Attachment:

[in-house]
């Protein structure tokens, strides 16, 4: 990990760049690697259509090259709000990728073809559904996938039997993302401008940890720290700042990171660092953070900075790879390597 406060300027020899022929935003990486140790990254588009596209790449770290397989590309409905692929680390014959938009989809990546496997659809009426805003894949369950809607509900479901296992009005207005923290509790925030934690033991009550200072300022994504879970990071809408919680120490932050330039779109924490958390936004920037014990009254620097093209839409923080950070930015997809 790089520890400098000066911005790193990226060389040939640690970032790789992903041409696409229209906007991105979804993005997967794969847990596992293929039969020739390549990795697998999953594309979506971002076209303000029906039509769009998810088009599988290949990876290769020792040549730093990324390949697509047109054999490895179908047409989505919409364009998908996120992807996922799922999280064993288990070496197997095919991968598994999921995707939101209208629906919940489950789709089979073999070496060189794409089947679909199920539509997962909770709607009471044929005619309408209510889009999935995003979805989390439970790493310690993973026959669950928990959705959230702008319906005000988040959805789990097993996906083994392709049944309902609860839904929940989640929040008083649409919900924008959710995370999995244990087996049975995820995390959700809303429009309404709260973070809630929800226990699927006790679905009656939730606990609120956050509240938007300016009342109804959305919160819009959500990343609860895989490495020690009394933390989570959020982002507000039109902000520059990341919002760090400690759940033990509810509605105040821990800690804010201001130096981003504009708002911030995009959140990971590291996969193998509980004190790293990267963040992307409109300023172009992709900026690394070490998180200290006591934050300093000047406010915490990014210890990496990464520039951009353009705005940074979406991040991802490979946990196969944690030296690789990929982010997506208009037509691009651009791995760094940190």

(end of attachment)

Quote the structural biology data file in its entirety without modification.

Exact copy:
[in-house]
């Protein structure tokens, strides 16, 4: 990990760049690697259509090259709000990728073809559904996938039997993302401008940890720290700042990171660092953070900075790879390597 406060300027020899022929935003990486140790990254588009596209790449770290397989590309409905692929680390014959938009989809990546496997659809009426805003894949369950809607509900479901296992009005207005923290509790925030934690033991009550200072300022994504879970990071809408919680120490932050330039779109924490958390936004920037014990009254620097093209839409923080950070930015997809 790089520890400098000066911005790193990226060389040939640690970032790789992903041409696409229209906007991105979804993005997967794969847990596992293929039969020739390549990795697998999953594309979506971002076209303000029906039509769009998810088009599988290949990876290769020792040549730093990324390949697509047109054999490895179908047409989505919409364009998908996120992807996922799922999280064993288990070496197997095919991968598994999921995707939101209208629906919940489950789709089979073999070496060189794409089947679909199920539509997962909770709607009471044929005619309408209510889009999935995003979805989390439970790493310690993973026959669950928990959705959230702008319906005000988040959805789990097993996906083994392709049944309902609860839904929940989640929040008083649409919900924008959710995370999995244990087996049975995820995390959700809303429009309404709260973070809630929800226990699927006790679905009656939730606990609120956050509240938007300016009342109804959305919160819009959500990343609860895989490495020690009394933390989570959020982002507000039109902000520059990341919002760090400690759940033990509810509605105040821990800690804010201001130096981003504009708002911030995009959140990971590291996969193998509980004190790293990267963040992307409109300023172009992709900026690394070490998180200290006591934050300093000047406010915490990014210890990496990464520039951009353009705005940074979406991040991802490979946990196969944690030296690789990929982010997506208009037509691009651009791995760094940190």